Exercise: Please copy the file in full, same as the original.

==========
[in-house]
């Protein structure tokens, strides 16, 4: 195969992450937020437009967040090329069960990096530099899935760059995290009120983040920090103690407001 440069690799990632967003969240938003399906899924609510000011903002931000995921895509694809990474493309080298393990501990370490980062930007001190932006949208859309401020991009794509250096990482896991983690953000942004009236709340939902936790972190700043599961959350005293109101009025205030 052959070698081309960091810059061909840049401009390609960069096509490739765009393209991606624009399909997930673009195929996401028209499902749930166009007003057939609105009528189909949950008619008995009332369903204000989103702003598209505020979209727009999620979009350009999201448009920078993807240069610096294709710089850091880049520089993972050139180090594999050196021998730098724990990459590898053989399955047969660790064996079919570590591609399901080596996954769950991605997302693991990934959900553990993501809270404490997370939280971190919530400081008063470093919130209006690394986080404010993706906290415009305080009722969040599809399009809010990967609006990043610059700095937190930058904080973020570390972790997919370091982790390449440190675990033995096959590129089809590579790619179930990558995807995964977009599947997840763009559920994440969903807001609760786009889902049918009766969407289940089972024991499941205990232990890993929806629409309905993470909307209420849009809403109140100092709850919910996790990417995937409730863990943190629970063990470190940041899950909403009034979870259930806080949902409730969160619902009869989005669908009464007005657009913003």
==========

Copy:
[in-house]
């Protein structure tokens, strides 16, 4: 195969992450937020437009967040090329069960990096530099899935760059995290009120983040920090103690407001 440069690799990632967003969240938003399906899924609510000011903002931000995921895509694809990474493309080298393990501990370490980062930007001190932006949208859309401020991009794509250096990482896991983690953000942004009236709340939902936790972190700043599961959350005293109101009025205030 052959070698081309960091810059061909840049401009390609960069096509490739765009393209991606624009399909997930673009195929996401028209499902749930166009007003057939609105009528189909949950008619008995009332369903204000989103702003598209505020979209727009999620979009350009999201448009920078993807240069610096294709710089850091880049520089993972050139180090594999050196021998730098724990990459590898053989399955047969660790064996079919570590591609399901080596996954769950991605997302693991990934959900553990993501809270404490997370939280971190919530400081008063470093919130209006690394986080404010993706906290415009305080009722969040599809399009809010990967609006990043610059700095937190930058904080973020570390972790997919370091982790390449440190675990033995096959590129089809590579790619179930990558995807995964977009599947997840763009559920994440969903807001609760786009889902049918009766969407289940089972024991499941205990232990890993929806629409309905993470909307209420849009809403109140100092709850919910996790990417995937409730863990943190629970063990470190940041899950909403009034979870259930806080949902409730969160619902009869989005669908009464007005657009913003």